Some words that are deemed archaic are actually still used frequently by some segment of the population as terms of art. For example, “let” (Romans 1:13) is considered to be a prime example of an archaic word in the KJV (“let” in this usage means “hindered”). However, the term “without let or hindrance” is used in the passport notes of Britain, Canada, Australia, South Africa, Nigeria, India, Pakistan, and Israel. Thus people who work with immigration, such as border guards, lawyers, policy makers, and many educated people are familiar with the term “without let or hindrance.” This makes “let” a jargon rather than an archaism. Also, anybody who plays or watches tennis will know that a “let” is called when a stroke does not count and hinders the gameplay. Thus a word such as “let” may be infrequently used today, but it is not entirely obsolete.
Some constructions that may seem archaic are actually constructed as such for poetic effect. The phrase “…all the places where David himself and his men were wont to haunt” (1 Samuel 30:31) is not common speech, but the rhyming phrase “wont to haunt” is more poetic than “accustomed to go” (NASB). Also the phrase “despise dominion” in Jude 1:8 does not consist of the most “up-to-date” vocabulary. The ESV says “reject authority”. However, “despite dominion” is an alliteration. In fact, the entire line “…these filthy dreamers defile the flesh, despise dominion, and speak evil of dignities” is a five-fold alliteration of the letter D. This is KJV poetry at its finest. The letter D is a plosive, a consonant produced in the mouth by a strong sudden stoppage of airflow. It is the most fitting consonant in a verse such as Jude 1:8 where the speaker is shooting out words of condemnation like bullets from a machine gun. While a Bible does not have to have rhymes and alliterations to convey the message of God, poetry helps memorization.
The KJV has some archaic spellings and forms of words such as “spake” and “shew.” These can certainly be updated without changing the meaning of the text. They serve no special grammatical or semantic purpose. However, their meanings are not difficult to ascertain from the context and from their close resemblance with their modern equivalents.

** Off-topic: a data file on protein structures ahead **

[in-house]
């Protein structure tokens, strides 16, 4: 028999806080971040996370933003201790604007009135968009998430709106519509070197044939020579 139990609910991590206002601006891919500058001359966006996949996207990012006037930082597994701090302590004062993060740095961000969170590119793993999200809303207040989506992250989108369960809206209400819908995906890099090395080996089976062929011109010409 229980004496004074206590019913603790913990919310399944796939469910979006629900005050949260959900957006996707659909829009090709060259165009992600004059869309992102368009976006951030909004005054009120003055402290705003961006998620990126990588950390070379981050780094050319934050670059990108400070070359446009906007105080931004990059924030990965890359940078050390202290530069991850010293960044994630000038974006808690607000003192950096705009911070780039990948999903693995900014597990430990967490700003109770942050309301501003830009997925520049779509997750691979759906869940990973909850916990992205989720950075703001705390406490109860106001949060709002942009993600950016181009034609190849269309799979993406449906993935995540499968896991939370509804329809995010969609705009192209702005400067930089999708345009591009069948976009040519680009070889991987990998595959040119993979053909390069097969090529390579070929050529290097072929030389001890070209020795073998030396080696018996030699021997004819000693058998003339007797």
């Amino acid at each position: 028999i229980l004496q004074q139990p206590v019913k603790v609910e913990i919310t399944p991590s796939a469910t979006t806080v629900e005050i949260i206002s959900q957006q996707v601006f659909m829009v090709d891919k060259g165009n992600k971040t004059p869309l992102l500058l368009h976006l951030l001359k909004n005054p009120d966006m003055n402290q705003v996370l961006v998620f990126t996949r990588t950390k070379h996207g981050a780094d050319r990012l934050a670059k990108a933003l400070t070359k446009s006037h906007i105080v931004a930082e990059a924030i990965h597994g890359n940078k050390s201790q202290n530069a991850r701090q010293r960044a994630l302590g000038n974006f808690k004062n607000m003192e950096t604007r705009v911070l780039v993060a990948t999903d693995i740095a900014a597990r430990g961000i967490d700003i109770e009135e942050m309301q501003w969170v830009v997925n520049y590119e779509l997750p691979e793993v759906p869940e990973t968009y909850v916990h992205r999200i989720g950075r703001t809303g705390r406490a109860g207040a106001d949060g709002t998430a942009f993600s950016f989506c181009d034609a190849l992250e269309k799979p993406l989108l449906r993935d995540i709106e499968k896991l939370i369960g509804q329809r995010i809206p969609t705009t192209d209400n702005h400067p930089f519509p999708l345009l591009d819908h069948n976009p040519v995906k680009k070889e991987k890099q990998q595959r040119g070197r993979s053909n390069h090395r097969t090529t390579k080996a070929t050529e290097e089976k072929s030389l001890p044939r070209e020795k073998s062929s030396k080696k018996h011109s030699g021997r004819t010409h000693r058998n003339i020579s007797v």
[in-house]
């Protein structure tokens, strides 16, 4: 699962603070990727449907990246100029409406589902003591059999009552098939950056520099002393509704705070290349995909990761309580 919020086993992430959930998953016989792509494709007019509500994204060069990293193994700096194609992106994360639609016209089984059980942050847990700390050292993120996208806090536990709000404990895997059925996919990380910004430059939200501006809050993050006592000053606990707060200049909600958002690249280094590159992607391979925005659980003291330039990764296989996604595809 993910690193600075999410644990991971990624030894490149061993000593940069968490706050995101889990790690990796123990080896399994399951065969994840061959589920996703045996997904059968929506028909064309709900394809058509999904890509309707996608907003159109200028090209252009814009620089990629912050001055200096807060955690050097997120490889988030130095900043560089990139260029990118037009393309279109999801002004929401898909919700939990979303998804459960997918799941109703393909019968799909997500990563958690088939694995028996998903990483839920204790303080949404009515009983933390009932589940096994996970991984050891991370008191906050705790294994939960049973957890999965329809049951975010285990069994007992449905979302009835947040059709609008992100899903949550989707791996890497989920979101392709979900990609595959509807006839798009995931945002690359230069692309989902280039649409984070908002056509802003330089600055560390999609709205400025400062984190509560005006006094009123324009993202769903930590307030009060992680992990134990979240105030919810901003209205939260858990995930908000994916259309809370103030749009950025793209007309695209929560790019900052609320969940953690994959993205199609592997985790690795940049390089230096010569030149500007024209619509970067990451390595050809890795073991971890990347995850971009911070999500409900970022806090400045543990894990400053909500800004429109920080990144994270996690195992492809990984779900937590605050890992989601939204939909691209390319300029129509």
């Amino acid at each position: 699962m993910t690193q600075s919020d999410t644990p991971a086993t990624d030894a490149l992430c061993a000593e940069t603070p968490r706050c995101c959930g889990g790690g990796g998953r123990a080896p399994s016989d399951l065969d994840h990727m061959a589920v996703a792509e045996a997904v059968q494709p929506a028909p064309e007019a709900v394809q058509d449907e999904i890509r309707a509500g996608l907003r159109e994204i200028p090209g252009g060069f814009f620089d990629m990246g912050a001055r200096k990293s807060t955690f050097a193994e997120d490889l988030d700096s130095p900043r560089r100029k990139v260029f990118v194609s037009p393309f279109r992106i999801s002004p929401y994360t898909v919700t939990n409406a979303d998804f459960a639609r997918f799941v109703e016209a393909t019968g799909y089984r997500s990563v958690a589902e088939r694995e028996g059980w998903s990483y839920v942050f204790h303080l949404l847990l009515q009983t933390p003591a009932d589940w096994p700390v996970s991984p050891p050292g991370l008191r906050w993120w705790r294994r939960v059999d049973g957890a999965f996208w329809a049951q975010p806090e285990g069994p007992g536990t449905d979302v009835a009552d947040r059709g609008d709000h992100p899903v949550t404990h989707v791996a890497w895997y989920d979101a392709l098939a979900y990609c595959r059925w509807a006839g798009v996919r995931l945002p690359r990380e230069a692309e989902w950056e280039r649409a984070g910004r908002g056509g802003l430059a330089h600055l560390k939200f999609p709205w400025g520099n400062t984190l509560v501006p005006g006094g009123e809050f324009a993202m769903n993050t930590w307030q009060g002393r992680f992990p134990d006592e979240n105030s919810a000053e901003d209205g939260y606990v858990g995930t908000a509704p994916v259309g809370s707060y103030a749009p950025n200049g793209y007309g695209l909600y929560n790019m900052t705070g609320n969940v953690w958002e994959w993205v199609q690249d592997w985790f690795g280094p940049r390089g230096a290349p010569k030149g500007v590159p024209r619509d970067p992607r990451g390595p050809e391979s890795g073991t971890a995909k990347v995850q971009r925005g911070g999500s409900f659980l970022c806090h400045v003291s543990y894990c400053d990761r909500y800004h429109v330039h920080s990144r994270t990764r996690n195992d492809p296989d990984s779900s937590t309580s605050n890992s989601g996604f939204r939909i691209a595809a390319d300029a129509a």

Some words have an archaic flavour, but are nonetheless familiar. These typically do not cause any comprehension problem for a reader. For example, “thou” might seem archaic, but its meaning is known to the typical reader. After reading the KJV habitually these archaic words begin to sound as natural as any other modern word. Words such as “thou” (singular 2nd person pronoun) and “ye” (plural 2nd person pronoun) are certainly more familiar to an English speaker than the Hebrew and Greek equivalents. By reading the KJV instead of a modern translation, a Christian can benefit from the grammatical distinction between the singular and plural second-person pronouns without learning Hebrew or Greek.
Many archaic words in the KJV can be discerned by the context. Judges 3:21-22 says, “And Ehud put forth his left hand, and took the dagger from his right thigh, and thrust it into his belly: And the haft also went in after the blade; and the fat closed upon the blade, so that he could not draw the dagger out of his belly;” “Haft” is archaic, but there is no problem figuring out that it is a part of the dagger that is opposite to the blade. These archaic words cause no problem in comprehension; moreover, they may appear often in passages that do not have much theological significance.
That leaves us with unfamiliar archaic words that cannot be discerned by the context. Such words could cause problems with comprehension. However, such words do not appear in the KJV as often as one might expect. For example, in the Gospel of John the only unfamiliarly obsolete words are “listeth” (John 3:8) and “wist” (John 5:13). “To list” (related to “lust”) means “to desire,” and “to wist” (related to “wise”) means “to know.” There are some books with more archaic words than just two, but many of these words can be understood by the context.
However, even an unfamiliar archaic word can become familiar again. For example, before the outbreak of the swine flu (H1N1) many children in North America may not have known the meaning of “swine.” Thus the NIV and ESV use “pigs” instead of “swine.” Now, however, with the amount of hype around the swine flu, there is no child who is unaware of the word and its meaning. Thus even unfamiliar archaic words that cannot be discerned by the context may be better off being learned rather than replaced.